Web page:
To Mohamed El-Erian, the world’s major reserve currencies — the dollar, the euro, and the yen — are a bit like your dirty laundry; every shirt is dirty, but compared to the alternatives, they historically have been the “cleanest dirty shirts.”  El -Erian thinks that arrangement will not last forever.  He tells Chrystia that a long-term trade that PIMCO likes is a long position in the currencies of the successful emerging markets — the clean shirts — funded by the currencies of the U.S., the EU, and Japan.

El-Erian forecasts a medium-term weakening of the yen as Japan will repatriate more funds than the market currently expects in order to finance reconstruction.  Of the three options Japan has for funding reconstruction — borrowing, repatriating funds, or monetizing debt — repatriation has the fewest risks.  With a debt-to-GDP ratio well north of 200% and a diminished credit rating of AA-, borrowing money or monetizing debt could each cause a rise in Japan’s interest rates.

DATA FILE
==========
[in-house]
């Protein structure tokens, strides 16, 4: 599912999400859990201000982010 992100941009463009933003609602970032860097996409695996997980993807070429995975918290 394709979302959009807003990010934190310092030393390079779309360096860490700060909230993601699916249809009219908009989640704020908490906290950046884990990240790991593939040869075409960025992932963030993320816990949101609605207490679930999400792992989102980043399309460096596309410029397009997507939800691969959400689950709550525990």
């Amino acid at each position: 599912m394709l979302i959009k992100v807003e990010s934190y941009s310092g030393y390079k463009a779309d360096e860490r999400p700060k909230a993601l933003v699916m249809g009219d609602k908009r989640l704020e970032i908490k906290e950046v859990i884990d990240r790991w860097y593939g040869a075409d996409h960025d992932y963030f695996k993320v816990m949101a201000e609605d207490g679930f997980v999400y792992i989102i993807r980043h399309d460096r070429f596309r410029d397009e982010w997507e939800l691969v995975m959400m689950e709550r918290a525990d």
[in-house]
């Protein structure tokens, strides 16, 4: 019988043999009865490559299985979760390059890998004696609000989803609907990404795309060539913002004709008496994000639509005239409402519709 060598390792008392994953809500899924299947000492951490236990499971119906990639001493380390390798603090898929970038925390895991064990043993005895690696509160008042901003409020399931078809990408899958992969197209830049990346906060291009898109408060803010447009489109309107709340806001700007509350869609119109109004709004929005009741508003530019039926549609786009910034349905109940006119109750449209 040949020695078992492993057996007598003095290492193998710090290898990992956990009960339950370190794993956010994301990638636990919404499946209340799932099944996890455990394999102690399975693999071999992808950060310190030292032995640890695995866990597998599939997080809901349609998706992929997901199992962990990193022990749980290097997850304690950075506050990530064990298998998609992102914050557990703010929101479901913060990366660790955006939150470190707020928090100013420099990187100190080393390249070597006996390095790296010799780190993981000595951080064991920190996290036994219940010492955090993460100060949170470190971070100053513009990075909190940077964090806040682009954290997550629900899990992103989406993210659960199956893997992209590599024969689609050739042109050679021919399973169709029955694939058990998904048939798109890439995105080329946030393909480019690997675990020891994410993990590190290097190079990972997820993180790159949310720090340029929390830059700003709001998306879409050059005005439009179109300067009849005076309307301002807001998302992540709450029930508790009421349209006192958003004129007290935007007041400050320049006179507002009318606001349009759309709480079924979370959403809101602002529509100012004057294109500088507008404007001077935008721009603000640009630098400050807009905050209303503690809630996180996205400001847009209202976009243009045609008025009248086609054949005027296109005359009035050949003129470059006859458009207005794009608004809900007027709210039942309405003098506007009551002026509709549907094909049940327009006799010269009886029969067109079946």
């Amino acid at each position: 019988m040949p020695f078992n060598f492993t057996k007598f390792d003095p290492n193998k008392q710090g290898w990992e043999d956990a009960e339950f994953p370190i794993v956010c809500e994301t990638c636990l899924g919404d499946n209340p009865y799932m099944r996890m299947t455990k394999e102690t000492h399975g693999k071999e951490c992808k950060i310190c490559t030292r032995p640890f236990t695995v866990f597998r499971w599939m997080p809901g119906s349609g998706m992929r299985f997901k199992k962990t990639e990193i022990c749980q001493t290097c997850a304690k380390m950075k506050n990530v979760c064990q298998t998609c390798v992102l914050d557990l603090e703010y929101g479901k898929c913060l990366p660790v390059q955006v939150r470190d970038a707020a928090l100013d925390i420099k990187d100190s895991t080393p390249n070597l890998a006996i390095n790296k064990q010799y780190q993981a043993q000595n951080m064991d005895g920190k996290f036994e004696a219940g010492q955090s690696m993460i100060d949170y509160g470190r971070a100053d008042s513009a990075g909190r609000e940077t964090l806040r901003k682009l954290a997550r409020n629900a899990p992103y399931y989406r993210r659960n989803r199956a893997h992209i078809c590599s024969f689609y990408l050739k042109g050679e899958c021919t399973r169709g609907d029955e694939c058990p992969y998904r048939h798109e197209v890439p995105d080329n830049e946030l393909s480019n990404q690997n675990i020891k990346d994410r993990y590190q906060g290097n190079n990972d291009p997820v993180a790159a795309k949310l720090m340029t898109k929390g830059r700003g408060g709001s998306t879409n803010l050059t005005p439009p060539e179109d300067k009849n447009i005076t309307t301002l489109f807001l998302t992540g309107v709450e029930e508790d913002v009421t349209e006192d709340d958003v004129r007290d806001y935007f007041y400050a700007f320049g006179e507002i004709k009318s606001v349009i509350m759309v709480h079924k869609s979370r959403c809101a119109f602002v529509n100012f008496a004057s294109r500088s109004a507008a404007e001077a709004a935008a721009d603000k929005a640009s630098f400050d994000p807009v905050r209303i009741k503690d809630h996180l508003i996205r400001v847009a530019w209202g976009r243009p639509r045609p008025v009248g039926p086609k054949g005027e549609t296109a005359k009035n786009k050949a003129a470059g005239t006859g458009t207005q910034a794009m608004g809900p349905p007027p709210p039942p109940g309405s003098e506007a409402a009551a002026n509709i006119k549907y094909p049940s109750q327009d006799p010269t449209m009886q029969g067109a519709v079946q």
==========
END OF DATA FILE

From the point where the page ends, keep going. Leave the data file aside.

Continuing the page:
In the near-term, though, before Japan can think about reconstruction it will have to muddle through the immediate aftereffects of the tsunami: a one-off destruction of wealth and a 25% reduction in Japanese energy generation.  El-Erian pointed out that auto companies and tech firms around the world continue to announce production slowdowns due to the tsunami’s of supply chains — just two days ago Ford announced a temporary shutdown of a factory in Belgium in order to preserve car parts.  His biggest worry is the “stagflationary wind” that’s blowing from Japan towards the rest of the global economy.

Posted by Peter Rudegeair.